The Quality Queue
Many years ago Bruce Springsteen released a song called “57 Channels (And Nothin’ On).” It was a rare flop for the Jersey rocker, perhaps because it was a little too obvious. He wasn’t telling us anything we didn’t know.
Television at that time seemed like nothing more than a wasteland of poor writing and even worse acting, a sludge pot of desperation, trying every trick and gimmick to lure a potential audience of millions, an audience made up mostly of adults exhausted after another dreary day at work, along with millions of teenagers open to almost anything that moved and spoke.
With a few exceptions, TV generally sucked.
So it’s interesting - and ironic, now that people have so many other choices and distractions to steer them away from the boob tube - that television has become . . . well, good. Instead of 57 channels, today it’s more like 557 channels - many of which are still horrendous collections of inane crap, sure.
A Broadcast Renaissance
But something happened. A few well-written, compelling shows got a foothold with a small-but-enthusiastic audience, and social media helped spread the word. Those programs spawned a few more, until suddenly it could almost be called a broadcast renaissance.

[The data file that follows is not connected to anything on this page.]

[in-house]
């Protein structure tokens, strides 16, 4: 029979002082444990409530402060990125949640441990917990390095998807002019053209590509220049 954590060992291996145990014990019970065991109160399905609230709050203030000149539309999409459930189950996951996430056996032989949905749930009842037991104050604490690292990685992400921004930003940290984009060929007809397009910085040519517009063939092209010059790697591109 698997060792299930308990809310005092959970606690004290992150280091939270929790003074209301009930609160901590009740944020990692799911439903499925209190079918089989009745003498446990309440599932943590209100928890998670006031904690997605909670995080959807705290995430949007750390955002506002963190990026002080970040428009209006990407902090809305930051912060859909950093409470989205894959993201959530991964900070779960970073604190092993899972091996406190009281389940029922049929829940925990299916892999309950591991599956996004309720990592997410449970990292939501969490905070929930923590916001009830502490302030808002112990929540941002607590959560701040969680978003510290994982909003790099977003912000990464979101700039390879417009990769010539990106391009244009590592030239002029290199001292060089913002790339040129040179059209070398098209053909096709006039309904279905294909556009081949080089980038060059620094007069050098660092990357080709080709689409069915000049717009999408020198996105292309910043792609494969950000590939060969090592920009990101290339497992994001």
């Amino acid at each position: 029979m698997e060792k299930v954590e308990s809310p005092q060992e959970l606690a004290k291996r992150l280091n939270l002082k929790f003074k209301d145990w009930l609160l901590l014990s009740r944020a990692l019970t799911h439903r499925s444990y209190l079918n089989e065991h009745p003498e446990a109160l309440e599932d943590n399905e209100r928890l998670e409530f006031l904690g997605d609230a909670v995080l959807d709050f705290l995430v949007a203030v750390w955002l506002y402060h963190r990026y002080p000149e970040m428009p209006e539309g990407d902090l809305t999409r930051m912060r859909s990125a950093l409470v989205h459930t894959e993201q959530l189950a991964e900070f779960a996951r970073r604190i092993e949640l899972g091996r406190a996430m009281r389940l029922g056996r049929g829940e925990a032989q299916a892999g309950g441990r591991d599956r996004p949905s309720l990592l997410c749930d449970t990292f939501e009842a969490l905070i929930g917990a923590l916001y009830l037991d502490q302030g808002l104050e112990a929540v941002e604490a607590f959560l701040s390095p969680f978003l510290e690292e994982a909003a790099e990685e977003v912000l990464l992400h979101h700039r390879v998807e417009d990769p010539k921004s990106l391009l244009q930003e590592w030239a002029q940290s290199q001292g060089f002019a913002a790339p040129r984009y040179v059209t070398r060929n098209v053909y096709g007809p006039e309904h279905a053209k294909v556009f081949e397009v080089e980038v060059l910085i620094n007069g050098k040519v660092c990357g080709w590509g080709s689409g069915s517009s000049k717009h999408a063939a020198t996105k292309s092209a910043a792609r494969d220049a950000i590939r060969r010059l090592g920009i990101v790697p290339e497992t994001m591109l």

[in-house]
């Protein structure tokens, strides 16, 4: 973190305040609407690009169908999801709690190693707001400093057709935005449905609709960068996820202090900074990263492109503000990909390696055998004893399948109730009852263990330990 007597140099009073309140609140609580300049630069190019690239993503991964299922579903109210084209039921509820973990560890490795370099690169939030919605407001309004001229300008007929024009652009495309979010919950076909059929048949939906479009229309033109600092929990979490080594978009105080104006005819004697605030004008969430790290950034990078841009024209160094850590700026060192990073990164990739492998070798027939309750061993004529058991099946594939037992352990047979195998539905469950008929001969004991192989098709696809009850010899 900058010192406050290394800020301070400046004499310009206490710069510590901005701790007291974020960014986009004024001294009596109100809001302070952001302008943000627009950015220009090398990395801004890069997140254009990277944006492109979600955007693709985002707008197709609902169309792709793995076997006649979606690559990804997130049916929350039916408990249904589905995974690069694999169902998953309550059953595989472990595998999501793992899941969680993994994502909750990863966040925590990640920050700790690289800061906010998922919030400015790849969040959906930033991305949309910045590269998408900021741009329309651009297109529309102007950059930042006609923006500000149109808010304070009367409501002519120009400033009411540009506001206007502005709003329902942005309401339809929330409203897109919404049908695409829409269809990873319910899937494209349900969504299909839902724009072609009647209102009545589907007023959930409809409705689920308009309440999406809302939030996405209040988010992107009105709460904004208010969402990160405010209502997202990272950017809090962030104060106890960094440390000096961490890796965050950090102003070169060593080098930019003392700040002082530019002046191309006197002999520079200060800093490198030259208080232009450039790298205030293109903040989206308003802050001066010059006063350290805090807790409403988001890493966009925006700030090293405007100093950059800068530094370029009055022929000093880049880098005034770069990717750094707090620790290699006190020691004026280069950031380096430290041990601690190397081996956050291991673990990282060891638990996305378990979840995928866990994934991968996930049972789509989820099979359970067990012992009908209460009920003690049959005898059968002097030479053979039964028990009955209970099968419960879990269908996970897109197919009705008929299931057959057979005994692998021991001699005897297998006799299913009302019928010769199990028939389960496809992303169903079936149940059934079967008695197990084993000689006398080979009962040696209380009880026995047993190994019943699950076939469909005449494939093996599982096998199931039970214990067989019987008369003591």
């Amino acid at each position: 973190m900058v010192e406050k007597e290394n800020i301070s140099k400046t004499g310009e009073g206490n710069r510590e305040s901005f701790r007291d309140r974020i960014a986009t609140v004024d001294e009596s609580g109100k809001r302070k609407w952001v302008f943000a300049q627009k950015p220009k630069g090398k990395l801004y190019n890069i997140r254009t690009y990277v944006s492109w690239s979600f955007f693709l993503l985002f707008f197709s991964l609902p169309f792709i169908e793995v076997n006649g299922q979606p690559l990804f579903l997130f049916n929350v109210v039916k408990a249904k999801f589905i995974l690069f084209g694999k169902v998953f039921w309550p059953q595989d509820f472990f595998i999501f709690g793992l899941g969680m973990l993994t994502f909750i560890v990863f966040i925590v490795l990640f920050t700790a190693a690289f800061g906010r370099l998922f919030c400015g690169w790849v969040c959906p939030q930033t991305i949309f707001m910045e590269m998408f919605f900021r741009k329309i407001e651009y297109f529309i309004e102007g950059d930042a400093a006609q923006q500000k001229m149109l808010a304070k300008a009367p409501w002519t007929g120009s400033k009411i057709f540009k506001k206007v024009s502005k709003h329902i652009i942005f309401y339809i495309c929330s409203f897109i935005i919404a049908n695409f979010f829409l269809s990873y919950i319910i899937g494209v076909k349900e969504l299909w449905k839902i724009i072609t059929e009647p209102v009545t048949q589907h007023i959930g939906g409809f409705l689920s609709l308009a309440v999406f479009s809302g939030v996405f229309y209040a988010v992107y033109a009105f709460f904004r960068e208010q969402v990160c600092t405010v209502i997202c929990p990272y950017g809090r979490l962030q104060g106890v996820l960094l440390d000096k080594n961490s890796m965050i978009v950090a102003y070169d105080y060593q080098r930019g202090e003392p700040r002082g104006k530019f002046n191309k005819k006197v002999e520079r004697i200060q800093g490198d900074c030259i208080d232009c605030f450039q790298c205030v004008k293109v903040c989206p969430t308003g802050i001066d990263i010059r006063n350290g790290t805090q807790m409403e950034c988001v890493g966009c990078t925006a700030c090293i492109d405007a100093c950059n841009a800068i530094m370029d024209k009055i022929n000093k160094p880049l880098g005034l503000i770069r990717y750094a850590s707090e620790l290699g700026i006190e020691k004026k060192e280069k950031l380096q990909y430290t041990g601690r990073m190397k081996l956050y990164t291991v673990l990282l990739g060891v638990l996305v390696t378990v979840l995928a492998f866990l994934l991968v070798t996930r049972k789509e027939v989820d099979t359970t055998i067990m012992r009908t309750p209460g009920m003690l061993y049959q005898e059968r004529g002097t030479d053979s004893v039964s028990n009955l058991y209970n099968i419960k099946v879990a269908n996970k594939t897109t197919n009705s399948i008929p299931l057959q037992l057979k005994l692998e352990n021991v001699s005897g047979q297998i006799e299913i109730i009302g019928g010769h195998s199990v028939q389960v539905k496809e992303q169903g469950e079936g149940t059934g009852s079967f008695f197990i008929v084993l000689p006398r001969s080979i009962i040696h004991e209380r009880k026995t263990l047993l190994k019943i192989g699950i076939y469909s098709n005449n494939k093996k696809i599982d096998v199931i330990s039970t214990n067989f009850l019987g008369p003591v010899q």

I used to watch practically NO television, other than newscasts and sporting events; I cancelled my satellite service because the screen sat dark most of the time. Now my Netflix queue is full of choices that I’ll never have enough time to watch. Someone will suggest another cool show that sounds terrific . . . but I still have to finish Broadchurch, or Deadwood, or Mad Men.
And I find myself torn over this: Is it a good thing that television finally has found itself with a glut of quality choices? Or is it a bad thing, offering me too many excuses to plop into the big chair? I can only watch so many episodes of The Americans on the treadmill, you know.
The Art of Storytelling
Deep down I feel like it’s a victory of sorts. It means there are more savvy writers and producers than ever before, more interesting ideas spawning fascinating character sketches. (I mean, really: A high school teacher cooking meth? You think that would’ve found it’s way onto the airwaves twenty years ago?)
It means the art of storytelling is alive and well. It means that (hopefully) the days of Two and a Half Men are on the way out, and we’ll get more House of Cards. Lots more.
And, most importantly, it means that appealing to the lowest common denominator is no longer the only way to find success, which, in turn, will encourage other bright young writers to raise the bar even higher and challenge the intelligence of viewers, rather than insult it.
So in the long run it’s a good thing. Note to Bruce: There’s finally somethin’ on.